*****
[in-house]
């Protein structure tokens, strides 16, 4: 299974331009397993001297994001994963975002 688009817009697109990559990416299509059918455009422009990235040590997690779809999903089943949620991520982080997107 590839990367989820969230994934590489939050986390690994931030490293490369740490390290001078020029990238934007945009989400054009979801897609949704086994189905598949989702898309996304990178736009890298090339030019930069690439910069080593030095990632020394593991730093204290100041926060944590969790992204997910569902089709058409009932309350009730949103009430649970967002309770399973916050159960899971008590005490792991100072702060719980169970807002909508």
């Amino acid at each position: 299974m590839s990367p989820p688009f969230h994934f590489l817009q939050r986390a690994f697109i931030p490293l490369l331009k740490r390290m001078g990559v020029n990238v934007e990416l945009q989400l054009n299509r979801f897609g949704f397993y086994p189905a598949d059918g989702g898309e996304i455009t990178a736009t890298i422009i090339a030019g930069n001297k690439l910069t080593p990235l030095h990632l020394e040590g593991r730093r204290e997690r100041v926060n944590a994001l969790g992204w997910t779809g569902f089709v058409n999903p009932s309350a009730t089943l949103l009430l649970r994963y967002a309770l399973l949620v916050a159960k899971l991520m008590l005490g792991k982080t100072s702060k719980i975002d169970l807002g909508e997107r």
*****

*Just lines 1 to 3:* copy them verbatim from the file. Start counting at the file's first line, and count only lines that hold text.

[in-house]
């Protein structure tokens, strides 16, 4: 299974331009397993001297994001994963975002 688009817009697109990559990416299509059918455009422009990235040590997690779809999903089943949620991520982080997107 590839990367989820969230994934590489939050986390690994931030490293490369740490390290001078020029990238934007945009989400054009979801897609949704086994189905598949989702898309996304990178736009890298090339030019930069690439910069080593030095990632020394593991730093204290100041926060944590969790992204997910569902089709058409009932309350009730949103009430649970967002309770399973916050159960899971008590005490792991100072702060719980169970807002909508």
């Amino acid at each position: 299974m590839s990367p989820p688009f969230h994934f590489l817009q939050r986390a690994f697109i931030p490293l490369l331009k740490r390290m001078g990559v020029n990238v934007e990416l945009q989400l054009n299509r979801f897609g949704f397993y086994p189905a598949d059918g989702g898309e996304i455009t990178a736009t890298i422009i090339a030019g930069n001297k690439l910069t080593p990235l030095h990632l020394e040590g593991r730093r204290e997690r100041v926060n944590a994001l969790g992204w997910t779809g569902f089709v058409n999903p009932s309350a009730t089943l949103l009430l649970r994963y967002a309770l399973l949620v916050a159960k899971l991520m008590l005490g792991k982080t100072s702060k719980i975002d169970l807002g909508e997107r």